NANFA-- threatened fish

R.W.Wolff (
Tue, 2 Nov 1999 23:31:07 -0600

I'm glad you understood where i was coming from. Here is another one for
you or anyone else to give me some insight on.
I will pick something real and close to home.
Fundulus dispar: listed Endangered by wisconsin.
Range maps published show a thin line bordering the southern edge of the
state and barely up the Mississipi river. yet if you went out to areas
away from the south border, you'd find plenty, and up the Mississippi
valley to the bend in the state. Inland from the Mississippi in
tributaries with the correct habitat, and this includes somes sites on the
great marsh area of central Wisconsin, an interconnected bunch of swamp and
canals , ditches and flowages. I heard the reason for listing is "edge of
range" . I not naming all species, but the edge of range thing has got me
stumped. Either habitat has improved signifgantly since these samples were
taken, and fish migrated a whole lot, or there just wasn't good enough
sampling happening. There are plenty of other fish that are not found
throughout the state, because only suitable habitat is in certain regions.
i think this diverts attention away from fish that are really in trouble.
I am having a hard time explaining what I mean here. I hope this makes
sense enough??? I do have to give credit where credit is due. there were
many species on the list here that I found to be common in my travels, that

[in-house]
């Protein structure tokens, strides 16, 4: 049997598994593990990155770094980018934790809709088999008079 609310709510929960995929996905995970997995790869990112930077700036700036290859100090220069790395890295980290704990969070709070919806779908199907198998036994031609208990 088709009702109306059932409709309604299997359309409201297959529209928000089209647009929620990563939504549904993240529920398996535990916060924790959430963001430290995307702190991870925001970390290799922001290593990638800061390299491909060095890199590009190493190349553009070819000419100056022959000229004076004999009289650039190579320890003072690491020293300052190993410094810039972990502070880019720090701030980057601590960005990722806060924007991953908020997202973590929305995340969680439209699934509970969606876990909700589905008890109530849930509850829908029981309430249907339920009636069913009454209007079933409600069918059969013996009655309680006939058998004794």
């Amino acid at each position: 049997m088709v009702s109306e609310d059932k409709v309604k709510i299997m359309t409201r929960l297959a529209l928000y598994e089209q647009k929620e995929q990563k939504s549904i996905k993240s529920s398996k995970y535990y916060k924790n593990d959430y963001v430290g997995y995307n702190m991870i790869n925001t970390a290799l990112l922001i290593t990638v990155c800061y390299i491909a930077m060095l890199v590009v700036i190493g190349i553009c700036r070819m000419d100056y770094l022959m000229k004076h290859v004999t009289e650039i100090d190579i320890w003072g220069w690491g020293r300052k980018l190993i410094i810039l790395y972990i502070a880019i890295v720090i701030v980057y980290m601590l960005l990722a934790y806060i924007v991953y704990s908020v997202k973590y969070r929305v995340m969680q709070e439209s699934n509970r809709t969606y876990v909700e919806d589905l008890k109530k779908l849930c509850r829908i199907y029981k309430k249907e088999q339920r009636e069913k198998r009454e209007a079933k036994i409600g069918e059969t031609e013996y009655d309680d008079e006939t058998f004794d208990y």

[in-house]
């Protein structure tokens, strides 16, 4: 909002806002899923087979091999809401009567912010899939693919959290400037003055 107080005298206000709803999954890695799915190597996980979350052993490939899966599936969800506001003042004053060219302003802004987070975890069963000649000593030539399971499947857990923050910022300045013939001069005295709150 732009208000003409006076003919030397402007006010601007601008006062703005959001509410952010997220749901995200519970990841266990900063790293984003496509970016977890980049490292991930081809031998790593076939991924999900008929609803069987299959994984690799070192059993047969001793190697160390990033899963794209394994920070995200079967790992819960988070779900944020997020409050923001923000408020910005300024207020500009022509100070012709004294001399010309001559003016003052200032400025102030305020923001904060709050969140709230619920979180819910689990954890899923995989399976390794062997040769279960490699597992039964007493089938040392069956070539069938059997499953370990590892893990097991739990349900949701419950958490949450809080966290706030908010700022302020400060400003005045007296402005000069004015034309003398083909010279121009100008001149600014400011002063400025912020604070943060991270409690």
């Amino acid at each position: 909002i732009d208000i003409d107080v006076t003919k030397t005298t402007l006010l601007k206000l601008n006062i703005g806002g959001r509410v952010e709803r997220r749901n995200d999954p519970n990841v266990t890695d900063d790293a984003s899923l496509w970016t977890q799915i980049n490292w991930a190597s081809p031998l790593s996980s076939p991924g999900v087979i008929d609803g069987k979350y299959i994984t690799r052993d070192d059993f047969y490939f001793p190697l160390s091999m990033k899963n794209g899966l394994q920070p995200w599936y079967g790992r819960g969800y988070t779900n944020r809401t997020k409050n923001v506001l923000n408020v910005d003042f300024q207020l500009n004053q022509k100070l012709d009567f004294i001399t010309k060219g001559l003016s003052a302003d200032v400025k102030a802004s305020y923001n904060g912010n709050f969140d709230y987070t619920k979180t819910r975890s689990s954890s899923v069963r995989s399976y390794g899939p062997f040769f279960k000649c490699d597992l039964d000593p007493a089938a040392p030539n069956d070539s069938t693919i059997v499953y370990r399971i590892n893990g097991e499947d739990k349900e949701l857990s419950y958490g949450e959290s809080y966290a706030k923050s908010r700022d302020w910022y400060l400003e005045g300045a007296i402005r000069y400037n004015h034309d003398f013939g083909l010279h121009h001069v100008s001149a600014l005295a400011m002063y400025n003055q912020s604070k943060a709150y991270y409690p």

have come off in the 99 listing.
Speaking of rotenone usage. The DNR plans to use this to kill off carp
in the horicon marsh this winter, then restock with common game fish this
next year. They also state that many carp will make it and have to be
manually removed this spring. I see it as sensless waste to kill all
fish, still have to remove them manually, then call it a success if it
lasts atleast ten years. There are several species that I'm sure won't be
replaced because they are not in every issue of every fishing magazine that
are important parts of this eco- system. I have found the best fishing
water are those with the most diversity, atleast when it comes to warm
water fising ( trout streams dont seem to work this way). One problem is
carp are considered toxic waste, as they are full of mercury and other
poisons, and cant be removed and put in landfill situations. yet these
"vessels of poison" can be allowed to rot and release the toxins back into
the water. I wish I had an answer for this, but don't. I feel strongly
that this is the wrong way to take care of the carp epidemic. I was hoping
that this method of removal was gone, but its back. Too bad horicon marsh
did not have a population of fundulus dispar in it??? Then what???

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